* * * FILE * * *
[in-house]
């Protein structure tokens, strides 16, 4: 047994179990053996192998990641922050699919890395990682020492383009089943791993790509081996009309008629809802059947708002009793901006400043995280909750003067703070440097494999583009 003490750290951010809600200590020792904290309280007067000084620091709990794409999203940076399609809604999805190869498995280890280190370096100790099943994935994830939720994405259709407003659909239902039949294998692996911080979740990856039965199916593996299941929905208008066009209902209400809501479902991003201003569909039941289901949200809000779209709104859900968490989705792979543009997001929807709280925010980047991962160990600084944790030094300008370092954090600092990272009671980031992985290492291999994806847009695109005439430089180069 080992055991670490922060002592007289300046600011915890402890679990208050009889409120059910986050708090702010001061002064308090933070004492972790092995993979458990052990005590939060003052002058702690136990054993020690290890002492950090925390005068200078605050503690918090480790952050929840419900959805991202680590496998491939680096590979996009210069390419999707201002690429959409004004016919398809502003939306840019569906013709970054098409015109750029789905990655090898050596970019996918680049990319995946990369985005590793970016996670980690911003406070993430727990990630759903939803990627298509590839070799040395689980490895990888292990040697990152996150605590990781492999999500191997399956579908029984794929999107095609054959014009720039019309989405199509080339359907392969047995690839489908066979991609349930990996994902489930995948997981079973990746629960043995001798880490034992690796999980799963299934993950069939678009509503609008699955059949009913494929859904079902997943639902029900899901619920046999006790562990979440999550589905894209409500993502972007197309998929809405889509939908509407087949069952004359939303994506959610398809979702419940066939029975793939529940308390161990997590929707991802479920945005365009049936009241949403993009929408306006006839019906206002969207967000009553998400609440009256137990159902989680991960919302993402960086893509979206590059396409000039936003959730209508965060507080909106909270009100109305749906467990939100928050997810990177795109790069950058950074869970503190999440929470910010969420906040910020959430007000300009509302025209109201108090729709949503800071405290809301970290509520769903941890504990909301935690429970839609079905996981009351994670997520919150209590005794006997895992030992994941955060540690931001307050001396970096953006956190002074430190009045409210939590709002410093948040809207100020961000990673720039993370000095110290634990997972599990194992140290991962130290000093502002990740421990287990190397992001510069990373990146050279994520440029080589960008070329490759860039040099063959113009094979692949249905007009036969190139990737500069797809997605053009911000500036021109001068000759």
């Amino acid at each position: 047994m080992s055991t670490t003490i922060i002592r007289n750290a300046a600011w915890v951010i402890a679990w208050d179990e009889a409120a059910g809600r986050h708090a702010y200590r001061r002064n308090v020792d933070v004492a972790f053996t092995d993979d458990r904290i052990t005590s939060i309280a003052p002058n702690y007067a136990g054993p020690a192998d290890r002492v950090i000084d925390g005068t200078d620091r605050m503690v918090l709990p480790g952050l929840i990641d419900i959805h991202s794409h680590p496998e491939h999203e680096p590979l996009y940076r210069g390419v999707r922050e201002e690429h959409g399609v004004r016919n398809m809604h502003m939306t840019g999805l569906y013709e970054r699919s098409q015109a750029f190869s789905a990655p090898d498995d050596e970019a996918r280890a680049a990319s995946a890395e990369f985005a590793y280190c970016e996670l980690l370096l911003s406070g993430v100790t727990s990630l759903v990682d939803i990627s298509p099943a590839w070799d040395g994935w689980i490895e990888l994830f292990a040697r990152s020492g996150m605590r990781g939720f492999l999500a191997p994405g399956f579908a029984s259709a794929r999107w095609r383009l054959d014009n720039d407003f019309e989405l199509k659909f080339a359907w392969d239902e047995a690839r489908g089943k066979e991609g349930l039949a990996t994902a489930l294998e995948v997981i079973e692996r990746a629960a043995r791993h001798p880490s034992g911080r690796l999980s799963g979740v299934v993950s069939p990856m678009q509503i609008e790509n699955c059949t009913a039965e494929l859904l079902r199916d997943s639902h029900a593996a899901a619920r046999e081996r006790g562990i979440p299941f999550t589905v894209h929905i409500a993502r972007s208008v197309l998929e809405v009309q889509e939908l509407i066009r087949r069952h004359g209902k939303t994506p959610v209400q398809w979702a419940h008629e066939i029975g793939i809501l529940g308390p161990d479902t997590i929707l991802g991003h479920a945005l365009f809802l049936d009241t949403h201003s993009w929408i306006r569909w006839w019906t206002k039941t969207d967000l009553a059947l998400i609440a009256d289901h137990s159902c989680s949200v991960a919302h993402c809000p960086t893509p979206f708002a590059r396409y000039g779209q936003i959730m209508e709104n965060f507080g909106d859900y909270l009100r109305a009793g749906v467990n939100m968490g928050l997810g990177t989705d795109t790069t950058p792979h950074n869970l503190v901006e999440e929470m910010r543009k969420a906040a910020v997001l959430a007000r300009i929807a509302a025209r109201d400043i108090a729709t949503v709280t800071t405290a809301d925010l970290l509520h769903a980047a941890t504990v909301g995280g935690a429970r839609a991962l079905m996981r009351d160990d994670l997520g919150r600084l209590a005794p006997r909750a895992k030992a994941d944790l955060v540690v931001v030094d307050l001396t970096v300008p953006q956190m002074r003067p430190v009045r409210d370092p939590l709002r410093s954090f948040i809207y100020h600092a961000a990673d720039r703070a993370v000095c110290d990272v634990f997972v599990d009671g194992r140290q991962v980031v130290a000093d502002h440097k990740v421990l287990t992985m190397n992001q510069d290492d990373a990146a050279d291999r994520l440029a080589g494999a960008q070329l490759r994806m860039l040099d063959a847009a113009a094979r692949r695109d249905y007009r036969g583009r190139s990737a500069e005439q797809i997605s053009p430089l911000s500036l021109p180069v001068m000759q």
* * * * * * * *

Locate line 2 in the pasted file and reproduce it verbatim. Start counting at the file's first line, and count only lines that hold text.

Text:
């Protein structure tokens, strides 16, 4: 047994179990053996192998990641922050699919890395990682020492383009089943791993790509081996009309008629809802059947708002009793901006400043995280909750003067703070440097494999583009 003490750290951010809600200590020792904290309280007067000084620091709990794409999203940076399609809604999805190869498995280890280190370096100790099943994935994830939720994405259709407003659909239902039949294998692996911080979740990856039965199916593996299941929905208008066009209902209400809501479902991003201003569909039941289901949200809000779209709104859900968490989705792979543009997001929807709280925010980047991962160990600084944790030094300008370092954090600092990272009671980031992985290492291999994806847009695109005439430089180069 080992055991670490922060002592007289300046600011915890402890679990208050009889409120059910986050708090702010001061002064308090933070004492972790092995993979458990052990005590939060003052002058702690136990054993020690290890002492950090925390005068200078605050503690918090480790952050929840419900959805991202680590496998491939680096590979996009210069390419999707201002690429959409004004016919398809502003939306840019569906013709970054098409015109750029789905990655090898050596970019996918680049990319995946990369985005590793970016996670980690911003406070993430727990990630759903939803990627298509590839070799040395689980490895990888292990040697990152996150605590990781492999999500191997399956579908029984794929999107095609054959014009720039019309989405199509080339359907392969047995690839489908066979991609349930990996994902489930995948997981079973990746629960043995001798880490034992690796999980799963299934993950069939678009509503609008699955059949009913494929859904079902997943639902029900899901619920046999006790562990979440999550589905894209409500993502972007197309998929809405889509939908509407087949069952004359939303994506959610398809979702419940066939029975793939529940308390161990997590929707991802479920945005365009049936009241949403993009929408306006006839019906206002969207967000009553998400609440009256137990159902989680991960919302993402960086893509979206590059396409000039936003959730209508965060507080909106909270009100109305749906467990939100928050997810990177795109790069950058950074869970503190999440929470910010969420906040910020959430007000300009509302025209109201108090729709949503800071405290809301970290509520769903941890504990909301935690429970839609079905996981009351994670997520919150209590005794006997895992030992994941955060540690931001307050001396970096953006956190002074430190009045409210939590709002410093948040809207100020961000990673720039993370000095110290634990997972599990194992140290991962130290000093502002990740421990287990190397992001510069990373990146050279994520440029080589960008070329490759860039040099063959113009094979692949249905007009036969190139990737500069797809997605053009911000500036021109001068000759």